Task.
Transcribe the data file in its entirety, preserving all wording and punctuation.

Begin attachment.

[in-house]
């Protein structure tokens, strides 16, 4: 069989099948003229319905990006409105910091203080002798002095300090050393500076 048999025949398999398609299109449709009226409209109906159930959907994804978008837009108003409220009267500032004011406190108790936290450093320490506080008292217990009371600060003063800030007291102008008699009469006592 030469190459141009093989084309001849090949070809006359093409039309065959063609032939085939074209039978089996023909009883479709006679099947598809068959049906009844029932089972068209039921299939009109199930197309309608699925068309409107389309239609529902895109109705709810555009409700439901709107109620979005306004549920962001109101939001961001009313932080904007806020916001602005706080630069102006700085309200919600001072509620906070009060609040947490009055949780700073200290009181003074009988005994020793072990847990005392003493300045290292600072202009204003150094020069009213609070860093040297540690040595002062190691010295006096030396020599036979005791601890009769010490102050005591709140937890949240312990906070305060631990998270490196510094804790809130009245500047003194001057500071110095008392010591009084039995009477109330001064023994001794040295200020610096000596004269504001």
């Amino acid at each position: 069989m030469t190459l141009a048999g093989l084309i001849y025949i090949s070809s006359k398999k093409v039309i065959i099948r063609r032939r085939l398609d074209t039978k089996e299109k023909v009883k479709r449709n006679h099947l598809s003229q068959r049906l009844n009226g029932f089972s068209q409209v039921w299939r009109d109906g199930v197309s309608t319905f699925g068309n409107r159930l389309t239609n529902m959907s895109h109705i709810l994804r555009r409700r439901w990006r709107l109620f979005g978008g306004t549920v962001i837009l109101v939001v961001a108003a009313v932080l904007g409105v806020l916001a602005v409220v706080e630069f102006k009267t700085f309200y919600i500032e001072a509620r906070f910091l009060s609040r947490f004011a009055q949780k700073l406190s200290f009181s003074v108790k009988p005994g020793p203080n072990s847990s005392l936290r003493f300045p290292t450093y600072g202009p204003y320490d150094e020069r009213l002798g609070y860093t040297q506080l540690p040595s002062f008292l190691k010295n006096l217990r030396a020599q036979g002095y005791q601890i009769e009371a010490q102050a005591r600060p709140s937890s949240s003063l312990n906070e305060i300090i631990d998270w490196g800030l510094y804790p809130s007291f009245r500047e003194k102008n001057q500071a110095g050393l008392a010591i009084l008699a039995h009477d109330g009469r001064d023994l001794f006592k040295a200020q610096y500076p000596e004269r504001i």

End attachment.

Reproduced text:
[in-house]
């Protein structure tokens, strides 16, 4: 069989099948003229319905990006409105910091203080002798002095300090050393500076 048999025949398999398609299109449709009226409209109906159930959907994804978008837009108003409220009267500032004011406190108790936290450093320490506080008292217990009371600060003063800030007291102008008699009469006592 030469190459141009093989084309001849090949070809006359093409039309065959063609032939085939074209039978089996023909009883479709006679099947598809068959049906009844029932089972068209039921299939009109199930197309309608699925068309409107389309239609529902895109109705709810555009409700439901709107109620979005306004549920962001109101939001961001009313932080904007806020916001602005706080630069102006700085309200919600001072509620906070009060609040947490009055949780700073200290009181003074009988005994020793072990847990005392003493300045290292600072202009204003150094020069009213609070860093040297540690040595002062190691010295006096030396020599036979005791601890009769010490102050005591709140937890949240312990906070305060631990998270490196510094804790809130009245500047003194001057500071110095008392010591009084039995009477109330001064023994001794040295200020610096000596004269504001």
């Amino acid at each position: 069989m030469t190459l141009a048999g093989l084309i001849y025949i090949s070809s006359k398999k093409v039309i065959i099948r063609r032939r085939l398609d074209t039978k089996e299109k023909v009883k479709r449709n006679h099947l598809s003229q068959r049906l009844n009226g029932f089972s068209q409209v039921w299939r009109d109906g199930v197309s309608t319905f699925g068309n409107r159930l389309t239609n529902m959907s895109h109705i709810l994804r555009r409700r439901w990006r709107l109620f979005g978008g306004t549920v962001i837009l109101v939001v961001a108003a009313v932080l904007g409105v806020l916001a602005v409220v706080e630069f102006k009267t700085f309200y919600i500032e001072a509620r906070f910091l009060s609040r947490f004011a009055q949780k700073l406190s200290f009181s003074v108790k009988p005994g020793p203080n072990s847990s005392l936290r003493f300045p290292t450093y600072g202009p204003y320490d150094e020069r009213l002798g609070y860093t040297q506080l540690p040595s002062f008292l190691k010295n006096l217990r030396a020599q036979g002095y005791q601890i009769e009371a010490q102050a005591r600060p709140s937890s949240s003063l312990n906070e305060i300090i631990d998270w490196g800030l510094y804790p809130s007291f009245r500047e003194k102008n001057q500071a110095g050393l008392a010591i009084l008699a039995h009477d109330g009469r001064d023994l001794f006592k040295a200020q610096y500076p000596e004269r504001i």